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Journal Article

Linking molecular size, composition and carbon turnover of extractable soil microbial compounds


Dittmar,  Thorsten
Marine Geochemistry Group, Max Planck Institute for Marine Microbiology, Max Planck Society;

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Malik, A. A., Roth, V.-N., Hebert, M., Tremblay, L., Dittmar, T., & Gleixner, G. (2016). Linking molecular size, composition and carbon turnover of extractable soil microbial compounds. Soil Biology and Biochemistry, 100: 1, pp. 66-73.

Cite as: https://hdl.handle.net/21.11116/0000-0001-C2D2-6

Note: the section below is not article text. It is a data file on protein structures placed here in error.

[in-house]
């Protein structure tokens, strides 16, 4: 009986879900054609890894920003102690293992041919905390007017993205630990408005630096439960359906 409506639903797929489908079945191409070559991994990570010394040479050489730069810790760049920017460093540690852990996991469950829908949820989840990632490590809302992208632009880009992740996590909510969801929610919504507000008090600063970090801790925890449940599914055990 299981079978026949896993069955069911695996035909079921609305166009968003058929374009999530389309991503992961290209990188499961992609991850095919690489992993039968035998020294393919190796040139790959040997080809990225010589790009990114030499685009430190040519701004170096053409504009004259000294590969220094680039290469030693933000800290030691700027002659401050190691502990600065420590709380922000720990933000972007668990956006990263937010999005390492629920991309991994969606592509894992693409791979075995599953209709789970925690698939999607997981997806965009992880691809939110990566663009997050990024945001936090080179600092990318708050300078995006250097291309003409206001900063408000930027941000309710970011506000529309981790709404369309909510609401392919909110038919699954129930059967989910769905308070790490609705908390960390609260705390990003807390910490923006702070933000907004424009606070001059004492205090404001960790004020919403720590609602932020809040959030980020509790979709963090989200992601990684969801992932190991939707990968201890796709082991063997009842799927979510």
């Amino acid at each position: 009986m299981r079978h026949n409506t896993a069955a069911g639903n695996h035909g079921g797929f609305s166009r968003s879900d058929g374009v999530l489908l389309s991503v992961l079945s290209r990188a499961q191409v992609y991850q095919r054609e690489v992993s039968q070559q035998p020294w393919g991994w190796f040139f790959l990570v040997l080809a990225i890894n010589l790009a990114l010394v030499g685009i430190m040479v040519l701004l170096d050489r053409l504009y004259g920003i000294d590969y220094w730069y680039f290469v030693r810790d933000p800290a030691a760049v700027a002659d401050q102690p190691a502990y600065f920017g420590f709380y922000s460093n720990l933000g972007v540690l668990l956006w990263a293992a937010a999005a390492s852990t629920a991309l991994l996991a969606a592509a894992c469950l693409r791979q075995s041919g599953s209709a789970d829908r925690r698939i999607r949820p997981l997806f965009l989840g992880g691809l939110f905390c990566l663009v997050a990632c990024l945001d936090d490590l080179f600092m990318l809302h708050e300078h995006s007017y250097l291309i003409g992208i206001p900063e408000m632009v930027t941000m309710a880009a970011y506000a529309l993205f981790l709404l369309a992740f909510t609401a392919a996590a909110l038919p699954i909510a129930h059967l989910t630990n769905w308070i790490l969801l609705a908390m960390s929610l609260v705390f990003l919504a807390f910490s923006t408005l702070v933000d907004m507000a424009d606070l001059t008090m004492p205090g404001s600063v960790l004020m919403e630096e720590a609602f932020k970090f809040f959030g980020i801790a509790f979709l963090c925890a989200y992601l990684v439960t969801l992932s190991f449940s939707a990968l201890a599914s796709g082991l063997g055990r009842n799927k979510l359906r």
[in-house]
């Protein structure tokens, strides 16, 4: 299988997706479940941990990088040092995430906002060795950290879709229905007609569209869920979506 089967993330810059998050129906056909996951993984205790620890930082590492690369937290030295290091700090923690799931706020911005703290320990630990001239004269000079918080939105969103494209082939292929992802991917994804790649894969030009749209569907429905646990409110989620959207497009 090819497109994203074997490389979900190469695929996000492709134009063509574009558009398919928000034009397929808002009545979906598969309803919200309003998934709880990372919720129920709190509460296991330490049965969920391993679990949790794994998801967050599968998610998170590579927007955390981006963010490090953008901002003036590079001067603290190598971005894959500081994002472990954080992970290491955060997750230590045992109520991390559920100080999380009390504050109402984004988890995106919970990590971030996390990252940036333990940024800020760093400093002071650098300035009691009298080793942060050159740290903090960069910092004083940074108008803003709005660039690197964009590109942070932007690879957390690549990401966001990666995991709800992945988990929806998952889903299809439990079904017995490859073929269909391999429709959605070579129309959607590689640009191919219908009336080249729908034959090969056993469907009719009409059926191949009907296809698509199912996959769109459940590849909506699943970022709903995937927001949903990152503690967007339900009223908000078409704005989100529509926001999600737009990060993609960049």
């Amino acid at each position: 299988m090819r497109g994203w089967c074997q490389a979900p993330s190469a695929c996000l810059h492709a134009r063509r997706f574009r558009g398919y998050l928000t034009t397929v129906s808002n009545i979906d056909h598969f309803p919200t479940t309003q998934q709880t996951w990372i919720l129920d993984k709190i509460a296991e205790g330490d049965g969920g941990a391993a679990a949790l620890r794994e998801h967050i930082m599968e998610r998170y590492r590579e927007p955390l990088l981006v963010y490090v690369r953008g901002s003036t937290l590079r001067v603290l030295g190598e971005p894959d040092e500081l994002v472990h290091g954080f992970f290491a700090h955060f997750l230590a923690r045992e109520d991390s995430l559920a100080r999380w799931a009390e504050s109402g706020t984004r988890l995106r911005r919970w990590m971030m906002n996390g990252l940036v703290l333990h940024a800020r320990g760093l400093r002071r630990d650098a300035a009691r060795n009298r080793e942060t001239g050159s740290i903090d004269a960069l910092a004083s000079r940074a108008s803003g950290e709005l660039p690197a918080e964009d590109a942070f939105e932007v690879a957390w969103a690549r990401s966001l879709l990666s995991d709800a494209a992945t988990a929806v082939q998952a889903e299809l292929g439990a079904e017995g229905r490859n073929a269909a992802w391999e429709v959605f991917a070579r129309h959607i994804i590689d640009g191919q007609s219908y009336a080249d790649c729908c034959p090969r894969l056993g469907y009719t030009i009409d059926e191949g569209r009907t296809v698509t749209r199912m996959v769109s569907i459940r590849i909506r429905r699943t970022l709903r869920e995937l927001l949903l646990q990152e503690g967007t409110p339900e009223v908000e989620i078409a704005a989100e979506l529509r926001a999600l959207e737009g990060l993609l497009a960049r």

Microbial contribution to the maintenance and turnover of soil organic matter is significant. Yet, we do not have a thorough understanding of how biochemical composition of soil microbial biomass is related to carbon turnover and persistence of different microbial components. Using a suite of state-of-the-art analytical techniques, we investigated the molecular characteristics of extractable microbial biomass and linked it to its carbon turnover time. A 13CO2 plant pulse labelling experiment was used to trace plant carbon into rhizosphere soil microbial biomass, which was obtained by chloroform fumigation extraction (CFE). 13C content in molecular size classes of extracted microbial compounds was analysed using size exclusion chromatography (SEC) coupled online to high performance liquid chromatography–isotope ratio mass spectrometry (SEC-HPLC-IRMS). Molecular characterization of microbial compounds was performed using complementary approaches, namely SEC-HPLC coupled to Fourier transform infrared spectroscopy (SEC-HPLC-FTIR) and electrospray ionization Fourier transform ion cyclotron resonance mass spectrometry (ESI-FT-ICR-MS). SEC-HPLC-FTIR suggests that mid to high molecular weight (MW) microbial compounds were richer in aliphatic CH bonds, carbohydrate-like compounds and possibly PO derivatives from phospholipids. On the contrary, the lower size range was characterized by more oxidised compounds with hydroxyl, carbonyl, ether and/or carboxyl groups. ESI-FT-ICR-MS suggests that microbial compounds were largely aliphatic and richer in N than the background detrital material. Both molecular characterization tools suggest that CFE derived microbial biomass was largely lipid, carbohydrate and protein derived. SEC-HPLC-IRMS analysis revealed that 13C enrichment decreased with increasing MW of microbial compounds and the turnover time was deduced as 12.8 ± 0.6, 18.5 ± 0.6 and 22.9 ± 0.7 days for low, mid and high MW size classes, respectively. We conclude that low MW compounds represent the rapidly turned-over metabolite fraction of extractable soil microbial biomass consisting of organic acids, alcohols, amino acids and sugars; whereas, larger structural compounds are part of the cell envelope (likely membrane lipids, proteins or polysaccharides) with a much lower renewal rate. This relation of microbial carbon turnover to its molecular size, structure and composition thus highlights the significance of cellular biochemistry in determining the microbial contribution to soil carbon cycling and specifically soil organic matter formation.